I was changing back into my Cinderella rags in the women’s locker room, when my chain and cross slid off the arm of the leather sofa, and disappeared down between the cushion and the arm. I wiggled my fingers down to grab it, and ….nothing. Huh? I pried the cushion away from the arm, and peered down into the abyss. Not a sign of it. Sure that’s ridiculous, I thought, and started to rummage in earnest. I couldn’t even find the gap it had disappeared into. What kind of a bloody couch is this? I swore, and marched back into the studio to rudely interrupt Jeff and my couple of posers. “What’s up?” he asked, seeing my verging-on-frantic face. “I’m having a crisis!” I hissed, not thinking that he was probably recoiling with horror at the thoughts of what a changing-room crisis might entail. Please God, not a Spanx problem…… I explained what had happened, which sounded fairly nonsensical, and we all repaired to the locker-room, where we gravely contemplated the blue leather sofa. We upended it to no avail. “Get a knife”, I said decisively. He returned with a nifty blade, and I made some strategic cuts in the fabric base. I rummaged around for a few minutes, slicing my finger in the process, and still couldn’t come across anything remotely resembling a piece of jewellery. I was getting more and more flustered, and Jeff was having to repeatedly explain his male presence to a constant procession of women. “I’ll call Dan”, he decided. Dan is the maintenance guy, and he arrived a few minutes later. He’s a man of few words. He knelt down in front of the couch, while I gabbled my increasingly incredible tale, and peered at my surgical handiwork. “You’re sure it went into the couch?” he asked, eyeing me with disbelief. “Oh, yes”, I assured him earnestly. “It just disappeared completely“. He grunted, and resumed his contemplation of the crime scene. “I think you might be out of luck”, he announced. I stood there, all made-up and intricately coiffed, and knew that there was about to be a gigantic Mascara Mishap. Jeff hastily intervened. “Maybe we could take off the arm of the couch?” he suggested hopefully. Dan grunted, and headed off to get a drill. Rebecca decided that her nose was bleeding, and insisting on trailing sheets of toilet-paper out of it. I think she was out in sympathy with my bleeding finger, which was stubbornly refusing to clot. We waited for Dan to return, while I prayed to St Anthony and St Jude, and made quiet plans involving 3am break-ins to the Star Phoenix building and a lump-hammer. Dan arrived back, power tool in hand and scepticism firmly in place, and started drilling off the arm of the sofa. He pried it apart and peered inside. “Have you got a torch?” I asked helpfully. Both men turned to look at me with suspicion. “A torch??” said Jeff. “What do you need a torch for?” I looked at them, confused. “What do you mean, what do I need it for?” I asked, wondering had they all gone a bit soft in the head. “To look into the couch!” “With a TORCH?” asked Jeff, amazed. Isabel dragged her eyes off her DS and calmly intervened. “Mammy means a flashlight”, she pointed out, and returned to her game. “Oh, a flashlight!” Cue relief from the men, and cranky confusion from me. “I thought you meant a torch. You know, fire? To burn the couch with?” said Jeff. Dan grunted. I realised how well I was doing Crazy right now. A mad Irishwoman, insisting that her cross and chain had disappeared into a non-existent gap in a leather couch, sending a man off to get a drill and then suggesting burning the damn thing. Dan lifted the couch, and miracle of miracles, there was the tinkle of metal hitting the floor, and there lay the cross. I felt …..validated. “See, it is in there!” I said excitedly. “I’ll get a prybar”, said Dan, and off he trundled, thinking God knows what. I lunged at the couch before the prybar made its return, and lifted it up for Jeff to look under. “There it is”, he said, and carefully pulled the chain out from the dark recesses of the mangled sofa. Dan returned, wielding his prybar, and got to screw the couch back together again instead. Jeff and the girls vanished back to the studio, while I stood over Dan and gabbled my thanks. “So, what did you learn today?”, he asked me sternly. I floundered. “Em, to always have a man who can do everything nearby?” I offered, weakly. He grunted. I fled.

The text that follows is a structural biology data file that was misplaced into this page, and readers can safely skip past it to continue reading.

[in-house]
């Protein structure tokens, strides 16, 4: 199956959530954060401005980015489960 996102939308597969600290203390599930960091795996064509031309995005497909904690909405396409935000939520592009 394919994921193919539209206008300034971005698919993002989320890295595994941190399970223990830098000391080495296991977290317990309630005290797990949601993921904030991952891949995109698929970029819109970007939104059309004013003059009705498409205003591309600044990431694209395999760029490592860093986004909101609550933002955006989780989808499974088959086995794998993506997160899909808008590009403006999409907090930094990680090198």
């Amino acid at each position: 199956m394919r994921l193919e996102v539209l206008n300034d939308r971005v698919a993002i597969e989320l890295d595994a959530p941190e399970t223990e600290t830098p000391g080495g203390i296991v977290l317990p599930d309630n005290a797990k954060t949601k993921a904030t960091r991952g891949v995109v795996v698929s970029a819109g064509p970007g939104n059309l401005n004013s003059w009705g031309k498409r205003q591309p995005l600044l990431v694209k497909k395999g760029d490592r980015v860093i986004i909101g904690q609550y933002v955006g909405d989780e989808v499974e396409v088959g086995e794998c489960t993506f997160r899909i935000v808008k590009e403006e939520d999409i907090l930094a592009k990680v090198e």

In other January events, Niamh and John (parents of Luke, Rebecca’s current husband-to-be), had joined us at the Wintershines Festival on Saturday evening. John loves ice-sculptures and all things related to being creative with ice, and had made some gorgeous colourful ice spheres and a bouquet of ice flowers over the course of the weekend. His ultimate plan was to build an igloo, and he had set aside Monday for this mission. He had the plan, the tools, the ice and the enthusiasm. Sure, what could go wrong? I caught up with Niamh yesterday, dying to hear how the project had gone. She felt that it would be wiser to read John’s account of his Man Vs Ice day. John has kindly allowed me to share the story of his adventure, in the hope that any foolhardy ice-challengers out there might learn from his ordeal. You have been warned.